and boudicca, i don’t think belgium is doing this for ‘national security’ reasons.

    52. sofia — on 3rd May, 2010 at 11:23 am  

      Ravi - I don’t think that covering your face is a perverse practice if this is what women feel they want to do without the pressure of people like Fatima saying that they have to. It was a practice that goes back to the wives of the prophet and if some woman wants to do as they did then that is up to them. Again this goes back to lack of debate within muslim circles about how necessary women today think it is to completely cover their faces. What I hate is the state telling me that covering up is against the law. They going to stick these women into prison if they break the law? or they going to fine these women when they aren’t actually doing anything.

    53. Naadir Jeewa — on 3rd May, 2010 at 1:23 pm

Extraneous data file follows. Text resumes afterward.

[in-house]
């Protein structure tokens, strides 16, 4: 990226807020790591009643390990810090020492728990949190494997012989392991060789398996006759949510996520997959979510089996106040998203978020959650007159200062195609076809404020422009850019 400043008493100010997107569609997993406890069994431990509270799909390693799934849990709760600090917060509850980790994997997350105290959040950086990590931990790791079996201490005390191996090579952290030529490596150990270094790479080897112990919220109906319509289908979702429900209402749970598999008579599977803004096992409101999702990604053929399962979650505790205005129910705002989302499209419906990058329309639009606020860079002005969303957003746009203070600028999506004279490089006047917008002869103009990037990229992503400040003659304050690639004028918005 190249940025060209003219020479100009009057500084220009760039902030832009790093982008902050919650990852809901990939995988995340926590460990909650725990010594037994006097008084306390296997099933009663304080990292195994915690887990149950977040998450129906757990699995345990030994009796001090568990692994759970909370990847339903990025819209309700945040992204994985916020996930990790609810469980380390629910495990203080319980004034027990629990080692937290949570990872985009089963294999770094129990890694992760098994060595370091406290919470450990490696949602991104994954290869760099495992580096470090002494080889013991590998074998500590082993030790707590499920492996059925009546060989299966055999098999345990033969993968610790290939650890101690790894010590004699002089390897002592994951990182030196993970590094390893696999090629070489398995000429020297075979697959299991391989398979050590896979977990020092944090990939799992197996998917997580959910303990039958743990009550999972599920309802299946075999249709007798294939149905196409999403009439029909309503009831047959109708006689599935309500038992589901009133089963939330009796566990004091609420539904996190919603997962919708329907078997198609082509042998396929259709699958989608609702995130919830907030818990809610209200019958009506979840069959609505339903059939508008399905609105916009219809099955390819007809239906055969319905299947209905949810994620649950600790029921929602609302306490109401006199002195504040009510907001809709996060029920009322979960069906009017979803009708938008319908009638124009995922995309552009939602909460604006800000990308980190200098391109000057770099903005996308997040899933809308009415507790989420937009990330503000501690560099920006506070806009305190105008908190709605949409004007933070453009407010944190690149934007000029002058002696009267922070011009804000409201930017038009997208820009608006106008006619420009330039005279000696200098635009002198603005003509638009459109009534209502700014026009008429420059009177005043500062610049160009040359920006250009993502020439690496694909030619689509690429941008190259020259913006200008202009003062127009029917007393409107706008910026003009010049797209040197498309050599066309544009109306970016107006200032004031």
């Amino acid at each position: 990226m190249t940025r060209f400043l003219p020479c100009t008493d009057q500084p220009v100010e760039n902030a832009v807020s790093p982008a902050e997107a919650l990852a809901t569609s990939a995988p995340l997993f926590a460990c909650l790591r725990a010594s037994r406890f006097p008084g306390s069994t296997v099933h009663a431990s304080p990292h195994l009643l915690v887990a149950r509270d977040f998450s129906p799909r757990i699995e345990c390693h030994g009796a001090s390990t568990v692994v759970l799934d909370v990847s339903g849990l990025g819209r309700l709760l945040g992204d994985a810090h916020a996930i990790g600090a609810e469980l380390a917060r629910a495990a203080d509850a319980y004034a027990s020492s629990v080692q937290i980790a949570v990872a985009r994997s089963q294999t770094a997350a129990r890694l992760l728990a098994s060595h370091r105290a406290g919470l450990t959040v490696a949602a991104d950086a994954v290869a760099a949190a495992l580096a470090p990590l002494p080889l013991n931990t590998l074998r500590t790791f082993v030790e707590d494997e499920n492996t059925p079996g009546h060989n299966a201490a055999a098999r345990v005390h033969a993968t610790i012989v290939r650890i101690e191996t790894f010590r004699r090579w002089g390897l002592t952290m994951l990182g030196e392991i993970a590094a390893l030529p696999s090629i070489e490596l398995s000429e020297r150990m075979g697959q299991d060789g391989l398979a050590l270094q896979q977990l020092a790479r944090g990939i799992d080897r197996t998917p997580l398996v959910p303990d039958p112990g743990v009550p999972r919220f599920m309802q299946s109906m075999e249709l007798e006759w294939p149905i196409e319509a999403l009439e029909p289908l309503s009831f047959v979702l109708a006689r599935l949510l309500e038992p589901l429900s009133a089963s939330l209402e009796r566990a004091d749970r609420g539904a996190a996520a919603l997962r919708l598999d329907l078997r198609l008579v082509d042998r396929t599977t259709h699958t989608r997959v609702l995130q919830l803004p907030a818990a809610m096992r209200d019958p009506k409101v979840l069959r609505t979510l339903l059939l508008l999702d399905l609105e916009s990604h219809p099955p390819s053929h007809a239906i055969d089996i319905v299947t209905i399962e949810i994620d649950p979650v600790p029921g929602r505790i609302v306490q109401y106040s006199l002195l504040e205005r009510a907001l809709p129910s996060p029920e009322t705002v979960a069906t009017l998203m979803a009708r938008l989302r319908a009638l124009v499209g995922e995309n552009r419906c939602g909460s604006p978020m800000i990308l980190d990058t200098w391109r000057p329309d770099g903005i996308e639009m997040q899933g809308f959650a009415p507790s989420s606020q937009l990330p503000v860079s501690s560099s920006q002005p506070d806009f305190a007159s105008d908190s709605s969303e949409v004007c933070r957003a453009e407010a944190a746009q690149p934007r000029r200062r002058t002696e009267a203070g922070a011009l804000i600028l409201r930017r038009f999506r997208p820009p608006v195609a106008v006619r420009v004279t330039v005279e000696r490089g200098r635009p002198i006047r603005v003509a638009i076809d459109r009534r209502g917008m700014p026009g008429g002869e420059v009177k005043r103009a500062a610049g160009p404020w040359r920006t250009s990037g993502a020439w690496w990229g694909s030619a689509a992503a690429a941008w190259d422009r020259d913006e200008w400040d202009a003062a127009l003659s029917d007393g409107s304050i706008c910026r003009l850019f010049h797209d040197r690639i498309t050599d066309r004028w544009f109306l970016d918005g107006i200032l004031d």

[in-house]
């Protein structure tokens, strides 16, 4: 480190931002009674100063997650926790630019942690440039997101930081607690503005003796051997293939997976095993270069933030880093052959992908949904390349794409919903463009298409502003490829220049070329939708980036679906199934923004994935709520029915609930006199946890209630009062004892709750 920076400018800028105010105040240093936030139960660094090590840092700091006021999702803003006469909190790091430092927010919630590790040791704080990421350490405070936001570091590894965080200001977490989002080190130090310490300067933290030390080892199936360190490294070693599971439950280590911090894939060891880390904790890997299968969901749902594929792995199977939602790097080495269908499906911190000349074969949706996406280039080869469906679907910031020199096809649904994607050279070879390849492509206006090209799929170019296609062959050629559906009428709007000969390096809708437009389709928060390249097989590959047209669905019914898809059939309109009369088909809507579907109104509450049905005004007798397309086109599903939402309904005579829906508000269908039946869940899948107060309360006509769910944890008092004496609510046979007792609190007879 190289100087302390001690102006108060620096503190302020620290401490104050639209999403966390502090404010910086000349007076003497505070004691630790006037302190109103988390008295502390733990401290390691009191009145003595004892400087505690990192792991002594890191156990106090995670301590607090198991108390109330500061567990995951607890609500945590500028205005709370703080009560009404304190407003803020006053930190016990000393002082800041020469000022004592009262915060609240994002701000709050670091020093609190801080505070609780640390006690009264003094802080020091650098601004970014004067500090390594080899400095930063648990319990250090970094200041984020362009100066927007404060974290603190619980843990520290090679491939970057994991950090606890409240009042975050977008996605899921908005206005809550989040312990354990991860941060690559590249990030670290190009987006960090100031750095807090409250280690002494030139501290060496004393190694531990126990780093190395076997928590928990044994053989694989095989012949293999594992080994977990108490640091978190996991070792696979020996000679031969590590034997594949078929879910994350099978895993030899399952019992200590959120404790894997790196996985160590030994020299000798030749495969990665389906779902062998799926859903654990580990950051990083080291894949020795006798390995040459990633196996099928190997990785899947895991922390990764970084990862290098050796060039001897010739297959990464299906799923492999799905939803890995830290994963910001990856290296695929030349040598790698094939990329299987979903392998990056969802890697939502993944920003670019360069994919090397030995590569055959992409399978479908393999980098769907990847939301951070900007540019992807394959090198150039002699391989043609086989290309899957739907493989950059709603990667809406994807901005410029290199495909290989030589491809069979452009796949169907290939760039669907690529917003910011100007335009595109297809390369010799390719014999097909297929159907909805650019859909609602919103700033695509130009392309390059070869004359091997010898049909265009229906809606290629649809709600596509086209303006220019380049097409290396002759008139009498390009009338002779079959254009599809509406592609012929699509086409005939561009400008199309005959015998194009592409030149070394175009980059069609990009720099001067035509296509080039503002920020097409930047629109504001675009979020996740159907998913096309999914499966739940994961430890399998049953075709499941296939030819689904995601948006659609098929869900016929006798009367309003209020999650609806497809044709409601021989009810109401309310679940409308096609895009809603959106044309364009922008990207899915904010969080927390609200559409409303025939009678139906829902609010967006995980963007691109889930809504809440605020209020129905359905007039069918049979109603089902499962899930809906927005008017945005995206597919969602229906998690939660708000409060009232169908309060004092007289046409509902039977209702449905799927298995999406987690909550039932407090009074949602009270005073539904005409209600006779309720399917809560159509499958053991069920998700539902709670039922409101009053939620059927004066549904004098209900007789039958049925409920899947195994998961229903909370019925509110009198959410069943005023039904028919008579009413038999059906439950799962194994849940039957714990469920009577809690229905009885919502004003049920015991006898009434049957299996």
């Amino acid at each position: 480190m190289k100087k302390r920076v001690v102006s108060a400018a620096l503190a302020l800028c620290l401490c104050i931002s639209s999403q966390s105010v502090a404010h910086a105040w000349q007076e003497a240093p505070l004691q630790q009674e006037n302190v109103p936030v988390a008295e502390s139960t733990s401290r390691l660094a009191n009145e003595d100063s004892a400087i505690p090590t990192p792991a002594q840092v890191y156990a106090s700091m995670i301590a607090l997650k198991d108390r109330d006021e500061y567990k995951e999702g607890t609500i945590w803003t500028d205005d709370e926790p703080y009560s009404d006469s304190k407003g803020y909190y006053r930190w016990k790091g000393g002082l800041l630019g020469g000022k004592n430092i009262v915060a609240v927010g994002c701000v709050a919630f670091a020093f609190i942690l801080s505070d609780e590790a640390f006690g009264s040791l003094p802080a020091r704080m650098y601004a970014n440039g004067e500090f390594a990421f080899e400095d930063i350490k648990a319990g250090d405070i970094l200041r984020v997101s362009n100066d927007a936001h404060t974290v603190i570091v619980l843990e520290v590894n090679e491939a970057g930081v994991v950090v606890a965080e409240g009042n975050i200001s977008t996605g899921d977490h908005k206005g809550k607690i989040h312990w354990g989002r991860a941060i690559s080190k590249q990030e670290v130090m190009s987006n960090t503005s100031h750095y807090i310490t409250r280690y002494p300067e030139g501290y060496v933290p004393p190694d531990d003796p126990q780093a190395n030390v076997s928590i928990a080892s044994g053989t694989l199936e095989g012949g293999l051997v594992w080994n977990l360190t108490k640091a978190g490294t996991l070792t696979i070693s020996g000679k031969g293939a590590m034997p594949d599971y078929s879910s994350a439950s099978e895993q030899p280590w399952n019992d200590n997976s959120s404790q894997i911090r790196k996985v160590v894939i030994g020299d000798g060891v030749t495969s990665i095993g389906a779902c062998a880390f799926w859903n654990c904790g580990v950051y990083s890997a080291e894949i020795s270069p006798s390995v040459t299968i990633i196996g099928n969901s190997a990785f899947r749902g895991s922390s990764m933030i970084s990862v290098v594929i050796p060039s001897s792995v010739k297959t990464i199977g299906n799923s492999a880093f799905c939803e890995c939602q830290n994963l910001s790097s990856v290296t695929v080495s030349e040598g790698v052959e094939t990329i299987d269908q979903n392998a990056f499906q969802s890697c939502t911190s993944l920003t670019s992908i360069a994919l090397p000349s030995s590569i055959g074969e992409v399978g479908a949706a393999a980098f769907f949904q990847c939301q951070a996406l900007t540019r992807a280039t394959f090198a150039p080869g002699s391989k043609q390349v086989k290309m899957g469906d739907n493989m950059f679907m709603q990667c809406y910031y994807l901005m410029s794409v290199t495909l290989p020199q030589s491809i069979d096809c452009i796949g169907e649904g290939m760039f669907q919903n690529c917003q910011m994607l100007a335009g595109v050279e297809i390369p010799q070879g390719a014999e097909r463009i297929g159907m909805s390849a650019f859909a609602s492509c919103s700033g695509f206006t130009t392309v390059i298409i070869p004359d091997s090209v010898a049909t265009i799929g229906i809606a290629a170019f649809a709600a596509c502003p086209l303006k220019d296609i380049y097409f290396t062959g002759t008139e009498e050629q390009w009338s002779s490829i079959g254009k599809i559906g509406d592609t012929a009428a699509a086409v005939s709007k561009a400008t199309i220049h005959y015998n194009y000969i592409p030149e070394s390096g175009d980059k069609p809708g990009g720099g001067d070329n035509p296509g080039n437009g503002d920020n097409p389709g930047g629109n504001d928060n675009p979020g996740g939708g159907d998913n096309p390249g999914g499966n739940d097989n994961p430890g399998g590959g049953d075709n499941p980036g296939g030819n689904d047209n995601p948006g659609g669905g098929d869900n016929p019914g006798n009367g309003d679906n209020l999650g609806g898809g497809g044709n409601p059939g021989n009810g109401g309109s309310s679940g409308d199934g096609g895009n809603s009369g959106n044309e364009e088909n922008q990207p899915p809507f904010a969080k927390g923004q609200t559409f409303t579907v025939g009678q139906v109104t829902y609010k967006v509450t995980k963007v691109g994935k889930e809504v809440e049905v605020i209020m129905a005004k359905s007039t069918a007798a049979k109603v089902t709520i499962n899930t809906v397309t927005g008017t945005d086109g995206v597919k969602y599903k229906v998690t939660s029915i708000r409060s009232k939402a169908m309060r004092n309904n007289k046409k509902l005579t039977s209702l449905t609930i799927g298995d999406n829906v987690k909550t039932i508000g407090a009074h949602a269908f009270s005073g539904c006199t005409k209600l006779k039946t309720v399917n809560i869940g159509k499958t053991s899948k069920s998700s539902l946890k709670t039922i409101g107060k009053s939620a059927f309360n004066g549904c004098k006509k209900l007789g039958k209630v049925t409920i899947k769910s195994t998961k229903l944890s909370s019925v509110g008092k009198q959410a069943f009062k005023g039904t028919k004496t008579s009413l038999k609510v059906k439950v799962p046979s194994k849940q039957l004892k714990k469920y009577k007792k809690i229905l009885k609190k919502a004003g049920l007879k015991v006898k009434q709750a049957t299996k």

It’s odd, that in some ways, these bans end up breaking secularist rules of church-state separation, since they end up wading into theological interpretation.

    54. boyo — on 3rd May, 2010 at 1:40 pm  

      Wade in I say. Religion is the opium of the masses, and i say that as someone who is religious, so i should know what i mean!

      Also, death to bloody relativism! It’s the rocky road to thinking feminism is about someone walking around covered by a sheet, even if they want to Sophia.

      People do lots of things against their interests because they want to, like smoking and voting Tory ;-) Well it shouldn’t be allowed.